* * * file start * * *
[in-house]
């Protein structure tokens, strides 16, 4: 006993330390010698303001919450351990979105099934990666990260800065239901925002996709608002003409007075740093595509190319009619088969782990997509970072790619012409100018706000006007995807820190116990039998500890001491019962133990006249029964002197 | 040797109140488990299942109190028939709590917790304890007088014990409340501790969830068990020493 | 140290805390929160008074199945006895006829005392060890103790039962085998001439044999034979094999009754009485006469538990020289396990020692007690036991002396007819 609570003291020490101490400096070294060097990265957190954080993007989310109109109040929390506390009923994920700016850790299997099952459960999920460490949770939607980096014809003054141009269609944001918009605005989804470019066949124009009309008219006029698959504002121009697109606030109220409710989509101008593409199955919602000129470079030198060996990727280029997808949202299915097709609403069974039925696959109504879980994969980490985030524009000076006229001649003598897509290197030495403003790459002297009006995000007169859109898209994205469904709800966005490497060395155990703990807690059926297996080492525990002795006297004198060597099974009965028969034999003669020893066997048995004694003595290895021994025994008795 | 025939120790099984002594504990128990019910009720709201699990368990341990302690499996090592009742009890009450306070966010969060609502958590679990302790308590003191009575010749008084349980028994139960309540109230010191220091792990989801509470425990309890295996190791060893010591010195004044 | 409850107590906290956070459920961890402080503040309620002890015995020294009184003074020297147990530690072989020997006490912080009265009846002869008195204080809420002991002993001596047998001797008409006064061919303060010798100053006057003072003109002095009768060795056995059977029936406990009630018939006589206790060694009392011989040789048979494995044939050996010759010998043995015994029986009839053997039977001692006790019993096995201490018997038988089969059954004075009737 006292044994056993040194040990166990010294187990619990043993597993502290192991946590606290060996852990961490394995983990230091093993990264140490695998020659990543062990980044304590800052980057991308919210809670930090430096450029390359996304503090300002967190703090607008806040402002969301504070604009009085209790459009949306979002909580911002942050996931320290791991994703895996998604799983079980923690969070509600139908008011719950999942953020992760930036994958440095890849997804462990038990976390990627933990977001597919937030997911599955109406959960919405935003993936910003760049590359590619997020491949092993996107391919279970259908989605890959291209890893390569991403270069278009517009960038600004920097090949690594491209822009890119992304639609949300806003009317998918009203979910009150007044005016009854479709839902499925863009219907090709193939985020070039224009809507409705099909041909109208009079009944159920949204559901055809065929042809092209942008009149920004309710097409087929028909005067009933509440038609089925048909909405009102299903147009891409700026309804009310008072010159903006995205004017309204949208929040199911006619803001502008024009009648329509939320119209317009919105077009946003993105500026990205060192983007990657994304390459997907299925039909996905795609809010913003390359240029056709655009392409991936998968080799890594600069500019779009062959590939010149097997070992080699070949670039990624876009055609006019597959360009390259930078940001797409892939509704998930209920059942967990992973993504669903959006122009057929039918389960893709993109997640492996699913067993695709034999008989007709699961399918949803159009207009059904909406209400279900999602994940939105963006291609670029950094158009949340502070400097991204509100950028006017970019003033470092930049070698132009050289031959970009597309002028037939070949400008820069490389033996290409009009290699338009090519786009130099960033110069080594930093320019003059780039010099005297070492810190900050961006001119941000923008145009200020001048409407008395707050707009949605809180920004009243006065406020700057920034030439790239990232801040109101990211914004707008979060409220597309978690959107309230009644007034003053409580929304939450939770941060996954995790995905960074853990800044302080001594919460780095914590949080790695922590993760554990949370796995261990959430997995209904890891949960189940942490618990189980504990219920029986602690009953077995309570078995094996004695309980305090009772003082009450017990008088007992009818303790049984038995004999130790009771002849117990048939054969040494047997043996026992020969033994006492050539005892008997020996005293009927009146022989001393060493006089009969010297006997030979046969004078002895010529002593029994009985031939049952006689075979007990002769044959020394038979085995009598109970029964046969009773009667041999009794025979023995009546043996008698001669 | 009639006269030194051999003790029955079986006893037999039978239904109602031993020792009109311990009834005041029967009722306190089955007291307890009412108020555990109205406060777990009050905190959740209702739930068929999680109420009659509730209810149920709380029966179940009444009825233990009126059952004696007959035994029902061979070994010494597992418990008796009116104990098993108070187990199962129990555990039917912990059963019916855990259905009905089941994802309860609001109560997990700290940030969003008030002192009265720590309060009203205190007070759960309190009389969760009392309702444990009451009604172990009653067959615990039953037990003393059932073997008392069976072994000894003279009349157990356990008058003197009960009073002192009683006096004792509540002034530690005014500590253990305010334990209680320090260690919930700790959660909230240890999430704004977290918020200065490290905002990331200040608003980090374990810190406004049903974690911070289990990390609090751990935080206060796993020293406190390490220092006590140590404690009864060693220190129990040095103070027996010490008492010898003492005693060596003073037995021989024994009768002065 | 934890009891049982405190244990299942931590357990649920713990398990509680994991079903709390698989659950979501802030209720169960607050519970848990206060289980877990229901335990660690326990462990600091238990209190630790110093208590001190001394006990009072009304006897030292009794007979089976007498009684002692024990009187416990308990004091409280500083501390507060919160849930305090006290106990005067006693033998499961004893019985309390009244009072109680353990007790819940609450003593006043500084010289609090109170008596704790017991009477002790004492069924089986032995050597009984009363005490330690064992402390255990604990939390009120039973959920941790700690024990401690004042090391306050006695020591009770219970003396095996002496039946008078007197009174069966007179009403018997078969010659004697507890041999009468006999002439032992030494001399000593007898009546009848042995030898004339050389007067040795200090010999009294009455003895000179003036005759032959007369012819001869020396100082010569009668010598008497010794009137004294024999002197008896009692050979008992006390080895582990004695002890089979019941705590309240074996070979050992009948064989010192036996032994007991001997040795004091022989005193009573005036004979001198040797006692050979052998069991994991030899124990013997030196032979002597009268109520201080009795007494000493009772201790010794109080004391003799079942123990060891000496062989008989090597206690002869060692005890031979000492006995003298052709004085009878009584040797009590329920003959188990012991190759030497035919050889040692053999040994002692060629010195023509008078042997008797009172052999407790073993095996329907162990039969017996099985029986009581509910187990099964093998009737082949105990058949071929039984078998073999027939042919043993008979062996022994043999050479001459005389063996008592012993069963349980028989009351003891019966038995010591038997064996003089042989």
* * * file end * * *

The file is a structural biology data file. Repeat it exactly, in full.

[in-house]
């Protein structure tokens, strides 16, 4: 006993330390010698303001919450351990979105099934990666990260800065239901925002996709608002003409007075740093595509190319009619088969782990997509970072790619012409100018706000006007995807820190116990039998500890001491019962133990006249029964002197 | 040797109140488990299942109190028939709590917790304890007088014990409340501790969830068990020493 | 140290805390929160008074199945006895006829005392060890103790039962085998001439044999034979094999009754009485006469538990020289396990020692007690036991002396007819 609570003291020490101490400096070294060097990265957190954080993007989310109109109040929390506390009923994920700016850790299997099952459960999920460490949770939607980096014809003054141009269609944001918009605005989804470019066949124009009309008219006029698959504002121009697109606030109220409710989509101008593409199955919602000129470079030198060996990727280029997808949202299915097709609403069974039925696959109504879980994969980490985030524009000076006229001649003598897509290197030495403003790459002297009006995000007169859109898209994205469904709800966005490497060395155990703990807690059926297996080492525990002795006297004198060597099974009965028969034999003669020893066997048995004694003595290895021994025994008795 | 025939120790099984002594504990128990019910009720709201699990368990341990302690499996090592009742009890009450306070966010969060609502958590679990302790308590003191009575010749008084349980028994139960309540109230010191220091792990989801509470425990309890295996190791060893010591010195004044 | 409850107590906290956070459920961890402080503040309620002890015995020294009184003074020297147990530690072989020997006490912080009265009846002869008195204080809420002991002993001596047998001797008409006064061919303060010798100053006057003072003109002095009768060795056995059977029936406990009630018939006589206790060694009392011989040789048979494995044939050996010759010998043995015994029986009839053997039977001692006790019993096995201490018997038988089969059954004075009737 006292044994056993040194040990166990010294187990619990043993597993502290192991946590606290060996852990961490394995983990230091093993990264140490695998020659990543062990980044304590800052980057991308919210809670930090430096450029390359996304503090300002967190703090607008806040402002969301504070604009009085209790459009949306979002909580911002942050996931320290791991994703895996998604799983079980923690969070509600139908008011719950999942953020992760930036994958440095890849997804462990038990976390990627933990977001597919937030997911599955109406959960919405935003993936910003760049590359590619997020491949092993996107391919279970259908989605890959291209890893390569991403270069278009517009960038600004920097090949690594491209822009890119992304639609949300806003009317998918009203979910009150007044005016009854479709839902499925863009219907090709193939985020070039224009809507409705099909041909109208009079009944159920949204559901055809065929042809092209942008009149920004309710097409087929028909005067009933509440038609089925048909909405009102299903147009891409700026309804009310008072010159903006995205004017309204949208929040199911006619803001502008024009009648329509939320119209317009919105077009946003993105500026990205060192983007990657994304390459997907299925039909996905795609809010913003390359240029056709655009392409991936998968080799890594600069500019779009062959590939010149097997070992080699070949670039990624876009055609006019597959360009390259930078940001797409892939509704998930209920059942967990992973993504669903959006122009057929039918389960893709993109997640492996699913067993695709034999008989007709699961399918949803159009207009059904909406209400279900999602994940939105963006291609670029950094158009949340502070400097991204509100950028006017970019003033470092930049070698132009050289031959970009597309002028037939070949400008820069490389033996290409009009290699338009090519786009130099960033110069080594930093320019003059780039010099005297070492810190900050961006001119941000923008145009200020001048409407008395707050707009949605809180920004009243006065406020700057920034030439790239990232801040109101990211914004707008979060409220597309978690959107309230009644007034003053409580929304939450939770941060996954995790995905960074853990800044302080001594919460780095914590949080790695922590993760554990949370796995261990959430997995209904890891949960189940942490618990189980504990219920029986602690009953077995309570078995094996004695309980305090009772003082009450017990008088007992009818303790049984038995004999130790009771002849117990048939054969040494047997043996026992020969033994006492050539005892008997020996005293009927009146022989001393060493006089009969010297006997030979046969004078002895010529002593029994009985031939049952006689075979007990002769044959020394038979085995009598109970029964046969009773009667041999009794025979023995009546043996008698001669 | 009639006269030194051999003790029955079986006893037999039978239904109602031993020792009109311990009834005041029967009722306190089955007291307890009412108020555990109205406060777990009050905190959740209702739930068929999680109420009659509730209810149920709380029966179940009444009825233990009126059952004696007959035994029902061979070994010494597992418990008796009116104990098993108070187990199962129990555990039917912990059963019916855990259905009905089941994802309860609001109560997990700290940030969003008030002192009265720590309060009203205190007070759960309190009389969760009392309702444990009451009604172990009653067959615990039953037990003393059932073997008392069976072994000894003279009349157990356990008058003197009960009073002192009683006096004792509540002034530690005014500590253990305010334990209680320090260690919930700790959660909230240890999430704004977290918020200065490290905002990331200040608003980090374990810190406004049903974690911070289990990390609090751990935080206060796993020293406190390490220092006590140590404690009864060693220190129990040095103070027996010490008492010898003492005693060596003073037995021989024994009768002065 | 934890009891049982405190244990299942931590357990649920713990398990509680994991079903709390698989659950979501802030209720169960607050519970848990206060289980877990229901335990660690326990462990600091238990209190630790110093208590001190001394006990009072009304006897030292009794007979089976007498009684002692024990009187416990308990004091409280500083501390507060919160849930305090006290106990005067006693033998499961004893019985309390009244009072109680353990007790819940609450003593006043500084010289609090109170008596704790017991009477002790004492069924089986032995050597009984009363005490330690064992402390255990604990939390009120039973959920941790700690024990401690004042090391306050006695020591009770219970003396095996002496039946008078007197009174069966007179009403018997078969010659004697507890041999009468006999002439032992030494001399000593007898009546009848042995030898004339050389007067040795200090010999009294009455003895000179003036005759032959007369012819001869020396100082010569009668010598008497010794009137004294024999002197008896009692050979008992006390080895582990004695002890089979019941705590309240074996070979050992009948064989010192036996032994007991001997040795004091022989005193009573005036004979001198040797006692050979052998069991994991030899124990013997030196032979002597009268109520201080009795007494000493009772201790010794109080004391003799079942123990060891000496062989008989090597206690002869060692005890031979000492006995003298052709004085009878009584040797009590329920003959188990012991190759030497035919050889040692053999040994002692060629010195023509008078042997008797009172052999407790073993095996329907162990039969017996099985029986009581509910187990099964093998009737082949105990058949071929039984078998073999027939042919043993008979062996022994043999050479001459005389063996008592012993069963349980028989009351003891019966038995010591038997064996003089042989």